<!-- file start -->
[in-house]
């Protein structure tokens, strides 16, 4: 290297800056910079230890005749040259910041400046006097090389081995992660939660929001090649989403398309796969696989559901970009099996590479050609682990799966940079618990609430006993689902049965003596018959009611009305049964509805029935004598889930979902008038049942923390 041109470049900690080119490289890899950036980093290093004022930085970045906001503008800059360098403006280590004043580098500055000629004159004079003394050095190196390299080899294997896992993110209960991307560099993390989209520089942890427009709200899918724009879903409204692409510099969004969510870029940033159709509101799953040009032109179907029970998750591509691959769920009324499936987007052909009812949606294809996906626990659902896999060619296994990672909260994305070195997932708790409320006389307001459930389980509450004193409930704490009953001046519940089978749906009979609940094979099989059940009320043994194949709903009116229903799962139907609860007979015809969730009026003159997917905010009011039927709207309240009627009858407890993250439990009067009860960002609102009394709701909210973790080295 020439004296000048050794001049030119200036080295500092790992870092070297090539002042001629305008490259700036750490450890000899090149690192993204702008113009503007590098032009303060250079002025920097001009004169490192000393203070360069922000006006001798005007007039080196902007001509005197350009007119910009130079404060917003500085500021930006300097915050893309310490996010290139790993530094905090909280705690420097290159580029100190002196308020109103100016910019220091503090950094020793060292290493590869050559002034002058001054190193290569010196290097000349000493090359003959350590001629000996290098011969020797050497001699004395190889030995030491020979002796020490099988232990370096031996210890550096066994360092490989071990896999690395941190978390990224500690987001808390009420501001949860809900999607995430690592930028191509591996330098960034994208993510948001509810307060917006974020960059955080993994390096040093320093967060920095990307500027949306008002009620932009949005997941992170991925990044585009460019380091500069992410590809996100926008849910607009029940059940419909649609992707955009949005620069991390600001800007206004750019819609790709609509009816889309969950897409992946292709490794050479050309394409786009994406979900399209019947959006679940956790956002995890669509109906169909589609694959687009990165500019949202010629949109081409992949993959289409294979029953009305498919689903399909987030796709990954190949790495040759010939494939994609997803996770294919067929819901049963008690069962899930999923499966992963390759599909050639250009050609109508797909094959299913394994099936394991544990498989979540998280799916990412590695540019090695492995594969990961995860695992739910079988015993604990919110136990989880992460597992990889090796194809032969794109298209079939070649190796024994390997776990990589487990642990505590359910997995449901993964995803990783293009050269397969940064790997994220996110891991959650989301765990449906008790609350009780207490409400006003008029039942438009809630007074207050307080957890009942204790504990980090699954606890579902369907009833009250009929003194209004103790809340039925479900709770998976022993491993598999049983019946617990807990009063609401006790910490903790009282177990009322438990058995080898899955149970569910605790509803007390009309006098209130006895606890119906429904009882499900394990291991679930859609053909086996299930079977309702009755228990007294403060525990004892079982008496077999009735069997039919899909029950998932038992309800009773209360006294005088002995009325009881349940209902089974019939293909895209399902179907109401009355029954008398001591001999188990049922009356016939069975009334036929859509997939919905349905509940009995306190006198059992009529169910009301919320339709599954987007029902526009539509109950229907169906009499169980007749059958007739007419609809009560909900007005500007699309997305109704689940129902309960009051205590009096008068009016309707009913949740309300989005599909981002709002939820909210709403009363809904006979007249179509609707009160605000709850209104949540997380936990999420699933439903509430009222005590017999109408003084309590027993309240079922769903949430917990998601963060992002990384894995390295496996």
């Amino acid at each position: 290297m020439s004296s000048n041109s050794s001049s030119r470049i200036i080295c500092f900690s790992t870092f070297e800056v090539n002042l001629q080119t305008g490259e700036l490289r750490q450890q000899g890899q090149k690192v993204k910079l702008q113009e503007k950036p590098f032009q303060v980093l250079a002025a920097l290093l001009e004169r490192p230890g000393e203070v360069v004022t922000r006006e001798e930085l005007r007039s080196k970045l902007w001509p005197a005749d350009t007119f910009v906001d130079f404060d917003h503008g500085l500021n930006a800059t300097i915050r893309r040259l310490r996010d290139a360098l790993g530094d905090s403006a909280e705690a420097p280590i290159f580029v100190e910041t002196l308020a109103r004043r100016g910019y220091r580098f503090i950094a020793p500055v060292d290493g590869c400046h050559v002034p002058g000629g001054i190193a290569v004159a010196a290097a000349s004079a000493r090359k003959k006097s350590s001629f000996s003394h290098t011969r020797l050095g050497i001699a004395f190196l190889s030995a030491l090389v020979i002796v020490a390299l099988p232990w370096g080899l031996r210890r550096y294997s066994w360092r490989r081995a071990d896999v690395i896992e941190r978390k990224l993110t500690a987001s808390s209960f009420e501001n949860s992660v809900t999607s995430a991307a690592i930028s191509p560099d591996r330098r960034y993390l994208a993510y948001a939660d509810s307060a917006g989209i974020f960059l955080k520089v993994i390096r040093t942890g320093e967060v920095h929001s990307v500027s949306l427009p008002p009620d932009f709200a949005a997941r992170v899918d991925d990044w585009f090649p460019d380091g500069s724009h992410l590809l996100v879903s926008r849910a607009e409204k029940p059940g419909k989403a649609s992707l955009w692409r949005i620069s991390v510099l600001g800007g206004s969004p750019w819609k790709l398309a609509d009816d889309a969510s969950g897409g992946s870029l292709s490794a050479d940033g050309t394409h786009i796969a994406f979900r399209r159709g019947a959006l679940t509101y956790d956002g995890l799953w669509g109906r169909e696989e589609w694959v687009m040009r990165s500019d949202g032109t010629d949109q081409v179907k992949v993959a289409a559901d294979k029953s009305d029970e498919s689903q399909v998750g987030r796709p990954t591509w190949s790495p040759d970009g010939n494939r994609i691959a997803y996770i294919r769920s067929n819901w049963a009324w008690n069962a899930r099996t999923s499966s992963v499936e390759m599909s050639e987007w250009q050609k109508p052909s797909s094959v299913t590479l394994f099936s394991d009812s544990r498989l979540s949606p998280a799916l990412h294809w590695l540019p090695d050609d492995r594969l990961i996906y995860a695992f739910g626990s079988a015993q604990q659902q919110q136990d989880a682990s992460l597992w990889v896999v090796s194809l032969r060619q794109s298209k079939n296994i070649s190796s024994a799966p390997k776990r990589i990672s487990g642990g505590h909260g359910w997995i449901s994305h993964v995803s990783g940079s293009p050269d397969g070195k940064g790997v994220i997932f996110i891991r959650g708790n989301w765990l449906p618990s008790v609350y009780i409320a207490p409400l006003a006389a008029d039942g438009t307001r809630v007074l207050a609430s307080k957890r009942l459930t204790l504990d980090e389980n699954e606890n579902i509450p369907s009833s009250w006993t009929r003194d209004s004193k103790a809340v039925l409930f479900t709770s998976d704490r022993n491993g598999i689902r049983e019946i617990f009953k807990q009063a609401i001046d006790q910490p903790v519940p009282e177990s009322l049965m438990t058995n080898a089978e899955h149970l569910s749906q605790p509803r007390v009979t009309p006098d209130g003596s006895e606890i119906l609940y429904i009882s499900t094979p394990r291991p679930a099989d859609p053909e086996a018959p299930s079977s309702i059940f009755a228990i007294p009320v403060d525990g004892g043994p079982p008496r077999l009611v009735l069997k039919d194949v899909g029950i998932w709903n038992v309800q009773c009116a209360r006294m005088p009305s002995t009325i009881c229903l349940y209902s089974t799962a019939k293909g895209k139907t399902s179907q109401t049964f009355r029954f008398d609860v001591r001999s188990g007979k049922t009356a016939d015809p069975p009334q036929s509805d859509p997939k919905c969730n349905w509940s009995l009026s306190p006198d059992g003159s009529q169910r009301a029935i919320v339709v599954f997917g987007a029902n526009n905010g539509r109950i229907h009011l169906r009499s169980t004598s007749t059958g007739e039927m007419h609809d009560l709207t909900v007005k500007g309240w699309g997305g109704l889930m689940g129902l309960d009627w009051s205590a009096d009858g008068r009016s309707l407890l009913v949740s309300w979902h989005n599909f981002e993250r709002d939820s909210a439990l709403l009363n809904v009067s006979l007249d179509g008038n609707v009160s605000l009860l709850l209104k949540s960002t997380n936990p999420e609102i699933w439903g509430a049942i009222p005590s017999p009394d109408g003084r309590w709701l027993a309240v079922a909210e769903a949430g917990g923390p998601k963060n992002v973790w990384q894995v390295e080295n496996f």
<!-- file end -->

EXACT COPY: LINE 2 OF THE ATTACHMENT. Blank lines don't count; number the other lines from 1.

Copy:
């Protein structure tokens, strides 16, 4: 290297800056910079230890005749040259910041400046006097090389081995992660939660929001090649989403398309796969696989559901970009099996590479050609682990799966940079618990609430006993689902049965003596018959009611009305049964509805029935004598889930979902008038049942923390 041109470049900690080119490289890899950036980093290093004022930085970045906001503008800059360098403006280590004043580098500055000629004159004079003394050095190196390299080899294997896992993110209960991307560099993390989209520089942890427009709200899918724009879903409204692409510099969004969510870029940033159709509101799953040009032109179907029970998750591509691959769920009324499936987007052909009812949606294809996906626990659902896999060619296994990672909260994305070195997932708790409320006389307001459930389980509450004193409930704490009953001046519940089978749906009979609940094979099989059940009320043994194949709903009116229903799962139907609860007979015809969730009026003159997917905010009011039927709207309240009627009858407890993250439990009067009860960002609102009394709701909210973790080295 020439004296000048050794001049030119200036080295500092790992870092070297090539002042001629305008490259700036750490450890000899090149690192993204702008113009503007590098032009303060250079002025920097001009004169490192000393203070360069922000006006001798005007007039080196902007001509005197350009007119910009130079404060917003500085500021930006300097915050893309310490996010290139790993530094905090909280705690420097290159580029100190002196308020109103100016910019220091503090950094020793060292290493590869050559002034002058001054190193290569010196290097000349000493090359003959350590001629000996290098011969020797050497001699004395190889030995030491020979002796020490099988232990370096031996210890550096066994360092490989071990896999690395941190978390990224500690987001808390009420501001949860809900999607995430690592930028191509591996330098960034994208993510948001509810307060917006974020960059955080993994390096040093320093967060920095990307500027949306008002009620932009949005997941992170991925990044585009460019380091500069992410590809996100926008849910607009029940059940419909649609992707955009949005620069991390600001800007206004750019819609790709609509009816889309969950897409992946292709490794050479050309394409786009994406979900399209019947959006679940956790956002995890669509109906169909589609694959687009990165500019949202010629949109081409992949993959289409294979029953009305498919689903399909987030796709990954190949790495040759010939494939994609997803996770294919067929819901049963008690069962899930999923499966992963390759599909050639250009050609109508797909094959299913394994099936394991544990498989979540998280799916990412590695540019090695492995594969990961995860695992739910079988015993604990919110136990989880992460597992990889090796194809032969794109298209079939070649190796024994390997776990990589487990642990505590359910997995449901993964995803990783293009050269397969940064790997994220996110891991959650989301765990449906008790609350009780207490409400006003008029039942438009809630007074207050307080957890009942204790504990980090699954606890579902369907009833009250009929003194209004103790809340039925479900709770998976022993491993598999049983019946617990807990009063609401006790910490903790009282177990009322438990058995080898899955149970569910605790509803007390009309006098209130006895606890119906429904009882499900394990291991679930859609053909086996299930079977309702009755228990007294403060525990004892079982008496077999009735069997039919899909029950998932038992309800009773209360006294005088002995009325009881349940209902089974019939293909895209399902179907109401009355029954008398001591001999188990049922009356016939069975009334036929859509997939919905349905509940009995306190006198059992009529169910009301919320339709599954987007029902526009539509109950229907169906009499169980007749059958007739007419609809009560909900007005500007699309997305109704689940129902309960009051205590009096008068009016309707009913949740309300989005599909981002709002939820909210709403009363809904006979007249179509609707009160605000709850209104949540997380936990999420699933439903509430009222005590017999109408003084309590027993309240079922769903949430917990998601963060992002990384894995390295496996």